The Bali Agreement and Central American Customs Offices

Central American countries need to implement a series of improvements in customs procedures in order to meet the requirements of the agreement for the facilitation of international trade.

Monday, May 26, 2014

Within two years, as part of the commitments made in the 2001 Doha Round of the Bali Agreement, signed in 2013 by 160 nations belonging to the World Trade Organization (WTO), including Central America, governments will have to harmonize their customs systems ensuring trade facilitation. However, to date institutional progress on issues established by the Agreement such as simplification, harmonization and automation of procedures for international trade have not happened, particularly in relation to the requirements and formalities for import, export and transit of border freight.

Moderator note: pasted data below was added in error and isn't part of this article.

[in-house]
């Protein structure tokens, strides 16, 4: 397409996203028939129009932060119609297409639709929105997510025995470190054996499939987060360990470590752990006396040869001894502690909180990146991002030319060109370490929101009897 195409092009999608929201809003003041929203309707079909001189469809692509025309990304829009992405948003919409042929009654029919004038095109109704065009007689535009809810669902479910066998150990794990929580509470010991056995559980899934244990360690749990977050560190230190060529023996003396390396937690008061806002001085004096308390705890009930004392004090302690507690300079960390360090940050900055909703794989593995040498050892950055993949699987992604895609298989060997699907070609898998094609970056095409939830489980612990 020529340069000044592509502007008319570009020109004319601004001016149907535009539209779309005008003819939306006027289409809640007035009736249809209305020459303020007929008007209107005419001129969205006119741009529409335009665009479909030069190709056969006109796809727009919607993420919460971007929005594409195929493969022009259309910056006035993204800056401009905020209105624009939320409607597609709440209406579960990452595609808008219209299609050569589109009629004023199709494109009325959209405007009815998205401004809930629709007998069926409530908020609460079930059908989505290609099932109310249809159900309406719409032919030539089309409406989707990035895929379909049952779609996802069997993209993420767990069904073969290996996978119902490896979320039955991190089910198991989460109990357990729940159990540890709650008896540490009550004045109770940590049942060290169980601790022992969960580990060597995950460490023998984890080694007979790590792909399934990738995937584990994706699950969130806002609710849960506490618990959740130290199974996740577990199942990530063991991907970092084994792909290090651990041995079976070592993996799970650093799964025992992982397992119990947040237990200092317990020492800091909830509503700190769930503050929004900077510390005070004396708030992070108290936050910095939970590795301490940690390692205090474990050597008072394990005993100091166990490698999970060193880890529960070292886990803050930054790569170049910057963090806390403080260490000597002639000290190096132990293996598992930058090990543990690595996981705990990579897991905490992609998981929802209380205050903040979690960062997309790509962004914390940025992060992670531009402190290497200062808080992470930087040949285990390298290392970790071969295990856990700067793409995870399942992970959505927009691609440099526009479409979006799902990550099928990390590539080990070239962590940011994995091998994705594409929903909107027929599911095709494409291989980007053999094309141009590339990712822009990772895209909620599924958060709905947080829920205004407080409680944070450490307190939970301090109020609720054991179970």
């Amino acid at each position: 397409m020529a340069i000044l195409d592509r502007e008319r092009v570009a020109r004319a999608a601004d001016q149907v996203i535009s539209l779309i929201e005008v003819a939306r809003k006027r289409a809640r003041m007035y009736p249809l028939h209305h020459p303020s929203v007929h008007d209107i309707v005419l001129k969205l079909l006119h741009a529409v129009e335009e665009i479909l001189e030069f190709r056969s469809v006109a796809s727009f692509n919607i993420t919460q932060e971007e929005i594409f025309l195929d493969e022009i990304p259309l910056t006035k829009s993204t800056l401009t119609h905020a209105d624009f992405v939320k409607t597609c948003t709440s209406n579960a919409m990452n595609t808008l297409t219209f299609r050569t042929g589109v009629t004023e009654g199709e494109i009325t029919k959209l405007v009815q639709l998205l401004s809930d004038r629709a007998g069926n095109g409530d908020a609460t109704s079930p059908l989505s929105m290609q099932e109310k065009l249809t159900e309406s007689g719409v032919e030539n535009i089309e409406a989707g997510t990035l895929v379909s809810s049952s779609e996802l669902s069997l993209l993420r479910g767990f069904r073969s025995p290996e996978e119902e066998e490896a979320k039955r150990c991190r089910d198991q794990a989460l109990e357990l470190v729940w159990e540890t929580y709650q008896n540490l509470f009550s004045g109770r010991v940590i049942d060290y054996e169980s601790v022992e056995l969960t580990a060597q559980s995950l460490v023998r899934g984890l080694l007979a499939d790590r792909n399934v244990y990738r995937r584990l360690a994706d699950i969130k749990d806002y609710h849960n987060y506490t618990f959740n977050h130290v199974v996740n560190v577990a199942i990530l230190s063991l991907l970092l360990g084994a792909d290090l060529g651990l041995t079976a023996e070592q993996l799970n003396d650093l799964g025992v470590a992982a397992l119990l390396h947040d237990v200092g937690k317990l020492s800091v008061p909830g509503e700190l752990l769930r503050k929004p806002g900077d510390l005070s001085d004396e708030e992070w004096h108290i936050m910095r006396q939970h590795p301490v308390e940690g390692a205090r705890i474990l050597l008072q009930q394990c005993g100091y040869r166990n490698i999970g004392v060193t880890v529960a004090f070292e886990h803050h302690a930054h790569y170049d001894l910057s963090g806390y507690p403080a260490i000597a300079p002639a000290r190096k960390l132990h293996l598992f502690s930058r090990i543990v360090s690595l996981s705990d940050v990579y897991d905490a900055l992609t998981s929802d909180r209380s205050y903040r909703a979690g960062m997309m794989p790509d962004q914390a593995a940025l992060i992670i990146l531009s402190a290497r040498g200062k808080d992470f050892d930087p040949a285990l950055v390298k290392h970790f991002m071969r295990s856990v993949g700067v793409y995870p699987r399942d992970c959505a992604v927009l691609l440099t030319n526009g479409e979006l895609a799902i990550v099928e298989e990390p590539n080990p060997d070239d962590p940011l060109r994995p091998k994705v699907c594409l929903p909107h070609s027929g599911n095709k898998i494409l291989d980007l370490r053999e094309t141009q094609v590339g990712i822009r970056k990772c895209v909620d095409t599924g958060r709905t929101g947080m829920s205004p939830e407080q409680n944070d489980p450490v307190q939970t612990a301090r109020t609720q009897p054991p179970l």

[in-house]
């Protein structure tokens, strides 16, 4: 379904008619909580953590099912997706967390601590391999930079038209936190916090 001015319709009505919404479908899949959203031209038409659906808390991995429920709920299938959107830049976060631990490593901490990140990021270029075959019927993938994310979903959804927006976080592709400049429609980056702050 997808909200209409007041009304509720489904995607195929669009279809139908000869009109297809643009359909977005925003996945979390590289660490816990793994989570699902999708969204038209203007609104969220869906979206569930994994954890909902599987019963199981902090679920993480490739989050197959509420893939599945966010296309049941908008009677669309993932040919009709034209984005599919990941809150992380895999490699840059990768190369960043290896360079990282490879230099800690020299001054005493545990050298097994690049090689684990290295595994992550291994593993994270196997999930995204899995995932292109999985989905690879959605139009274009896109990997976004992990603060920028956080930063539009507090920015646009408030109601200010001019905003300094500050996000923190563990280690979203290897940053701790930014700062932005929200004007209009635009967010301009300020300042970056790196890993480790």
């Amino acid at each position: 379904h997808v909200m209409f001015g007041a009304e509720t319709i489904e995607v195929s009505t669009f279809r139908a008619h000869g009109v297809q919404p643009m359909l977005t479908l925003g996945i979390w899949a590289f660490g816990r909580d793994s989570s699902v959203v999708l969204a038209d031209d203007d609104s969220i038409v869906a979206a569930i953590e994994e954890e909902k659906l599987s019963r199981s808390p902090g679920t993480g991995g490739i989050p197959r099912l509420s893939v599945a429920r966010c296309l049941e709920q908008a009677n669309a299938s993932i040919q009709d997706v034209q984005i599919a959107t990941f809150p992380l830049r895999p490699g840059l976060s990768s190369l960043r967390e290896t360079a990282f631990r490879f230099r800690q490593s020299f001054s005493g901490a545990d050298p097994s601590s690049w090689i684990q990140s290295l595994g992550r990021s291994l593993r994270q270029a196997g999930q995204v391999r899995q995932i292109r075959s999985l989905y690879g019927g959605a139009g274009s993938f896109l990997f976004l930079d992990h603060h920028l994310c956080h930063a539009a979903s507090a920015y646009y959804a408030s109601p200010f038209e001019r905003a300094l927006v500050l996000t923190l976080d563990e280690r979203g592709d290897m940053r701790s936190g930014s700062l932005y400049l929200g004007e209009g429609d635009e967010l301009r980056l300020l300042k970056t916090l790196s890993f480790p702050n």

"The document also states the obligation of the signatory countries to implement a single window for facilitating the formalities relating to the movement of goods, strengthening the freedom of movement of goods, the temporary admission of goods and the handling of rejected goods, among other things. It also includes a section that regulates legitimizing multilateral cooperation and promoting bilateral customs understandings. "

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